John Kordic, who squeezed an enforcer's career worth of fights into six incomplete years, who was routinely arrested for assault, who, despite a comparatively diminutive stature was the most feared man in a brutally violent sport, didn't want to be remembered as a thug. Ironically, he'll always be known as the victim.

The half-Indian prairie boy was taken advantage of wherever he went, constantly seeking approval but finding only chemical comfort. The NHL took a beating because of John Kordic, but it wasn't by his hands. Shamefully, every team that employed him was aware of his drug dependence, and every team was willing to turn a blind eye so long as the dependence was of use to them. And when Kordic became more of a liability than a benefit, they simply traded the problem away, forsaking the individual for whatever he was sinking to.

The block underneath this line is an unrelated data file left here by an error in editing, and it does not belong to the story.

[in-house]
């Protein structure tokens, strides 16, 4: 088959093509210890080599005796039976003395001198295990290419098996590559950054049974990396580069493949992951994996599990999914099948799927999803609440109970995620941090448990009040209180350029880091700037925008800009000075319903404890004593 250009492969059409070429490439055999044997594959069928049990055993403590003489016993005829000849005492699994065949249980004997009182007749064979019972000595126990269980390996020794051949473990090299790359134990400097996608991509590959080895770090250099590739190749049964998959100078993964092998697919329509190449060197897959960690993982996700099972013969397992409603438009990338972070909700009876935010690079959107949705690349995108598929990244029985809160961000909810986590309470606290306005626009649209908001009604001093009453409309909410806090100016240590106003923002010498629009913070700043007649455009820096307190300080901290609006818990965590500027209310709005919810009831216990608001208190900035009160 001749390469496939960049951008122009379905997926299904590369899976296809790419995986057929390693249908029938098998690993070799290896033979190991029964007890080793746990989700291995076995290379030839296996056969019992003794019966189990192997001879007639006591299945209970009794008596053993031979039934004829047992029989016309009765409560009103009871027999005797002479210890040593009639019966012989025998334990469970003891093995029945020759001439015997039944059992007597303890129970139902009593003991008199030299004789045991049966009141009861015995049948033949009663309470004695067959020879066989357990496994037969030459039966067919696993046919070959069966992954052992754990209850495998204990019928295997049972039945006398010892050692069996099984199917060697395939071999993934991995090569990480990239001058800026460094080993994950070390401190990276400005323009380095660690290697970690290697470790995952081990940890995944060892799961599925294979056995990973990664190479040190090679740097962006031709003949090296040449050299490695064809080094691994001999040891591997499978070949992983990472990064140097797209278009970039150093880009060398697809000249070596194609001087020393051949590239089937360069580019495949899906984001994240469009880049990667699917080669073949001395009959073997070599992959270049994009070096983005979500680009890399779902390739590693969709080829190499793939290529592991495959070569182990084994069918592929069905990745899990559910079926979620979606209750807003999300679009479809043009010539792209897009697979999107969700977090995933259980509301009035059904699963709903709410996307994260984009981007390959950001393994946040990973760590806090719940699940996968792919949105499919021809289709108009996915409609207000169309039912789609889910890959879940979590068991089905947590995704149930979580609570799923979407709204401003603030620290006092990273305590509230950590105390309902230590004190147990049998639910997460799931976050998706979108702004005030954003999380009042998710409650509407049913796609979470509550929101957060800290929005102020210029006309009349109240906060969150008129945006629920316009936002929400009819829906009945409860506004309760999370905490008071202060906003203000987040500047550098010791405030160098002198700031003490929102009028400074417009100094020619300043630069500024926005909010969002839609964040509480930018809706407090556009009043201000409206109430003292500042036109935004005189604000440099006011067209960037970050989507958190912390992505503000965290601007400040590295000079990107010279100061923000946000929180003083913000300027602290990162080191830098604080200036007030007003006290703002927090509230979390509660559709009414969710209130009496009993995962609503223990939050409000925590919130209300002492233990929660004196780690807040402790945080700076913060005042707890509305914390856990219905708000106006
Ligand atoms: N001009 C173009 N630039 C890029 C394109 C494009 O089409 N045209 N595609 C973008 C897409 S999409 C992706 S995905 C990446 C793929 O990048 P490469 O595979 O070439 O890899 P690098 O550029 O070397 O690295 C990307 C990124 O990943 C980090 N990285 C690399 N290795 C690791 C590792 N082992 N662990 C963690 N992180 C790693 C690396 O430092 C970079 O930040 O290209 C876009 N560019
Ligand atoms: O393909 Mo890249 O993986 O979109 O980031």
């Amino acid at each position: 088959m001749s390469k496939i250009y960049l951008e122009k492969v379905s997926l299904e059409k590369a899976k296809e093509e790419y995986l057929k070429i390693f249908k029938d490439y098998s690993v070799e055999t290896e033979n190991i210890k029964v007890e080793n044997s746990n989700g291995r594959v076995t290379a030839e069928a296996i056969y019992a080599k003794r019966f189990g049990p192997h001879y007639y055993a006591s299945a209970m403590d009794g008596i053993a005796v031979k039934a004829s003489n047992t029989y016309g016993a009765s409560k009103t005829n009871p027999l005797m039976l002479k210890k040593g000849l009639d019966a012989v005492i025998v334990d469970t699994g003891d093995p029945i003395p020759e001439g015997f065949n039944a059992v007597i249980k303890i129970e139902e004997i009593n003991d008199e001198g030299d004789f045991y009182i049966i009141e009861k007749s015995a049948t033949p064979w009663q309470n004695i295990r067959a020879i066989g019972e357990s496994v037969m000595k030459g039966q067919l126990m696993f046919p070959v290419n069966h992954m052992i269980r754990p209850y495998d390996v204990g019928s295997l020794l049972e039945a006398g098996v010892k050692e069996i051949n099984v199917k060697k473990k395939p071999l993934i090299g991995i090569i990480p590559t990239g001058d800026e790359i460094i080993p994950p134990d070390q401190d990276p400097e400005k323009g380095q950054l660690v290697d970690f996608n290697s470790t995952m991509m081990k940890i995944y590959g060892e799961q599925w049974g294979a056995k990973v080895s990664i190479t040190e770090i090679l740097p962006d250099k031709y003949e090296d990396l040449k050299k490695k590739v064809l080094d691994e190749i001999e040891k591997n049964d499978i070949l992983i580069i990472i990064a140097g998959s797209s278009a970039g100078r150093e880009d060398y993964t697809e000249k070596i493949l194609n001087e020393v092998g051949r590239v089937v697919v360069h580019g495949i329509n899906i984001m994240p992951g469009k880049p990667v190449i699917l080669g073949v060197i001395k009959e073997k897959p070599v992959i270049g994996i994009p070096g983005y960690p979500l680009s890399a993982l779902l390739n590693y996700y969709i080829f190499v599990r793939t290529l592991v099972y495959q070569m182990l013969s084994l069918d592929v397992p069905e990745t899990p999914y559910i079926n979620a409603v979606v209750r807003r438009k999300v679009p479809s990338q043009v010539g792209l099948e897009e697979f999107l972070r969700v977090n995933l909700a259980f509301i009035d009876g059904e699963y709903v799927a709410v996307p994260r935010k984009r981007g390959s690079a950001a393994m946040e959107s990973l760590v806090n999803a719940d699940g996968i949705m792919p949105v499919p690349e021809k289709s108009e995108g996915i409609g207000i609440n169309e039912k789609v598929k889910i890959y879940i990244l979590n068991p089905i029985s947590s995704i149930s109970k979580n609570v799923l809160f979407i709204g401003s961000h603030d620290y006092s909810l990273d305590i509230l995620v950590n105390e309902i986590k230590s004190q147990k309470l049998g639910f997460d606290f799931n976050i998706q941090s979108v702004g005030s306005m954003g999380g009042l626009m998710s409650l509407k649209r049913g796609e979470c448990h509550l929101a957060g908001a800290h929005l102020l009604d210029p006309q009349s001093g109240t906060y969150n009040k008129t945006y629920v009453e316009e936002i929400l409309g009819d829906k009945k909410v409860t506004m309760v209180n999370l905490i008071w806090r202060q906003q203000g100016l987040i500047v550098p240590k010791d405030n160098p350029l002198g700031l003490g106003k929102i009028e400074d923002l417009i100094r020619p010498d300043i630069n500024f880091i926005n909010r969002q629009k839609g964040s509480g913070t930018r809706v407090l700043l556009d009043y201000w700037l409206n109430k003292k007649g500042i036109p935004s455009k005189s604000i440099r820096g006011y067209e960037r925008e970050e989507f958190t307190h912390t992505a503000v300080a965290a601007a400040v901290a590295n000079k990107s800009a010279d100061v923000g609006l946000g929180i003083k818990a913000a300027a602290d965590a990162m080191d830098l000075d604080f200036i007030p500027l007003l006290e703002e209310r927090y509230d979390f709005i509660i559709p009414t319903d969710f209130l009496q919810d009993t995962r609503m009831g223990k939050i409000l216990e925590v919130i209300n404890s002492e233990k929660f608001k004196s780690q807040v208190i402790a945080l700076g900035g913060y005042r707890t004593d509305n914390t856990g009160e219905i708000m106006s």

And as much as hockey looks on Kordic's life as a source of embarrassment and humiliation, the spectators and the fans have equal reason to feel guilt over his demise. The chants of ëKordic, Kordic, Kordic' weren't support or praise, they were a call to arms, a demand for a fight, a promise for acceptance that was never delivered. John Kordic died during the prime years of his career and well before the best years of his life. And as Kordic sacrificed his head and his body and as the frenzied crowd screamed him on, it was the little man with the most furious of eyes, the most determined of attacks, and the most depleted and desperate of souls who gave the beating of the moment, but took the beating forever after.